If you want to play without mistakes, finding the right speed is the key. And that’s true both when you’re learning something new, putting sections of a piece together and also when you’re getting ready playing to perform.
Time to look ahead
On the harp you often need to look further ahead than on other instruments, which can make it more challenging to play. Even though you may be playing one note at a time, on the harp they are often connected by brackets, and that means you need to place more fingers on the strings.
You need to find the tempo that will make it possible for you to spot any challenges lying ahead.
One important step to finding the comfortable step is understanding the rhythm. If you’re relying on how you remember the piece sounded when you listened to somebody else playing, you may find it hard to slow down.
When you understand the rhythm, you have the freedom to play at any speed you want. And counting out loud is one of the best practice strategies for achieving that. Even professional musicians with year of experience use it in their practice. If you haven’t tried it yet, make sure you give it a go! You’ll hear me talking more about this in sign no 1.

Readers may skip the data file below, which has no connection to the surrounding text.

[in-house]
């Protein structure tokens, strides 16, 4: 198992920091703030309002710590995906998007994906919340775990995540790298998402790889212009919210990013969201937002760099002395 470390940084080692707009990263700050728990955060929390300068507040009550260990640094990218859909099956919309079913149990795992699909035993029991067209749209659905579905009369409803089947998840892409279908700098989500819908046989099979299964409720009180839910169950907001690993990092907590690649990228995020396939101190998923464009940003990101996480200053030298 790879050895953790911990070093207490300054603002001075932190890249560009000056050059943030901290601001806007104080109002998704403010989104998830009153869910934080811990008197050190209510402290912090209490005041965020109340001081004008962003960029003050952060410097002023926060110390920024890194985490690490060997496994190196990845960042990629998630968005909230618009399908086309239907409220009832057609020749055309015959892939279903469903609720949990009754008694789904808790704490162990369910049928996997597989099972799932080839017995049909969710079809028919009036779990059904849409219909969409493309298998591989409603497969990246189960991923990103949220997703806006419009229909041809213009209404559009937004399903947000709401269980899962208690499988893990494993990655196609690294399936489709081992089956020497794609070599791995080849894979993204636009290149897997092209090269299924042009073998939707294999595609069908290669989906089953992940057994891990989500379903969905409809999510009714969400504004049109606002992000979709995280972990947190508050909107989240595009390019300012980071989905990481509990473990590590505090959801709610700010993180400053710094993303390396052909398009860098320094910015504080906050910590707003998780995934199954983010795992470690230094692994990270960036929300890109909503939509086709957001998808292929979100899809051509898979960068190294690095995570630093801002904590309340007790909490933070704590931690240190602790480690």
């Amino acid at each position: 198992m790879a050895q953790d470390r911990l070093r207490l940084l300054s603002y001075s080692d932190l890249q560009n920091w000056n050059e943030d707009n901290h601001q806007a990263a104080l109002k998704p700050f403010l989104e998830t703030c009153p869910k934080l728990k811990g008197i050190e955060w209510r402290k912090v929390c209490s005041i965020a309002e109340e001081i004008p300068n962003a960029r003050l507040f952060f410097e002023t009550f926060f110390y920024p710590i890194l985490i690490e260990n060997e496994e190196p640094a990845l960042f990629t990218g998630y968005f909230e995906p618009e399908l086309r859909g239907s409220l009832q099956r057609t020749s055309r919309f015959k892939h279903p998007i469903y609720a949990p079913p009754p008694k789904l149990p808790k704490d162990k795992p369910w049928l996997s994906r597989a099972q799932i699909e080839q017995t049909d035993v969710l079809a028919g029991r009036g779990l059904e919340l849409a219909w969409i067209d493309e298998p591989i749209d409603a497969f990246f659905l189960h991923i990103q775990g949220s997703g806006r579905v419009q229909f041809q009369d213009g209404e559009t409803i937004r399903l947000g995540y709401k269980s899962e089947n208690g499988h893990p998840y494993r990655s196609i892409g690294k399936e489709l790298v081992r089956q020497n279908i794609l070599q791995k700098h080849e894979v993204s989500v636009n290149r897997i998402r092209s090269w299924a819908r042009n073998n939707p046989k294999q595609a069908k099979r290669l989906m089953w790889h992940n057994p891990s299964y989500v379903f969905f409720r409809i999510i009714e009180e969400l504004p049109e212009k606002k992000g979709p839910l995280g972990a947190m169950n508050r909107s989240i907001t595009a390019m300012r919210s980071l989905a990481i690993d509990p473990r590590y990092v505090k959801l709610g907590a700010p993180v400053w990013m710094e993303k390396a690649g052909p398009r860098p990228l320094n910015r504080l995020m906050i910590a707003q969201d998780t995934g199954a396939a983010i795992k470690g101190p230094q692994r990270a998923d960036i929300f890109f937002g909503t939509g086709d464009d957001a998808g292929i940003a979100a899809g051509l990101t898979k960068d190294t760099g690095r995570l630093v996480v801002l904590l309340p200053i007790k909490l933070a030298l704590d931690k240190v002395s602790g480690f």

To learn how to get started with counting out loud, check out the tutorial on How to read rhythm on the harp and make your score easier to understand
Mistakes happen to everyone. An occasional slip of a finger can happen even to an experienced harpist.
However, mistakes that keep coming back again and again are a warning sign. When this happens, slow down. Maybe even stop and look carefully into where the mistakes happened.
Playing at a slower tempo gives you the time you need to “teach” your fingers what to do and fix the problem. I’m giving you some tips on that when talking about signs no 2 and 3.
Part of the reason why slow practice is so challenging is that playing slowly means our pieces take longer. This means keeping the focus for longer… which can be hard!
This can be especially challenging when you’re new to reading music – but is even more of a reason to go slowly!
If you want to be able to play your pieces fluently, slow practice can help you build the mental stamina, so that you can stay focused for as long as is needed.
Playing with a metronome can help you keep a steady tempo. It is always an incredibly useful tool when it comes to picking up any sections that may not be quite secure yet.
You’ll here me talking more about this in tips no 5 and 6. If you haven’t tried playing with the metronome yet, make sure you check out the episode on How to get started with the metronome on the harp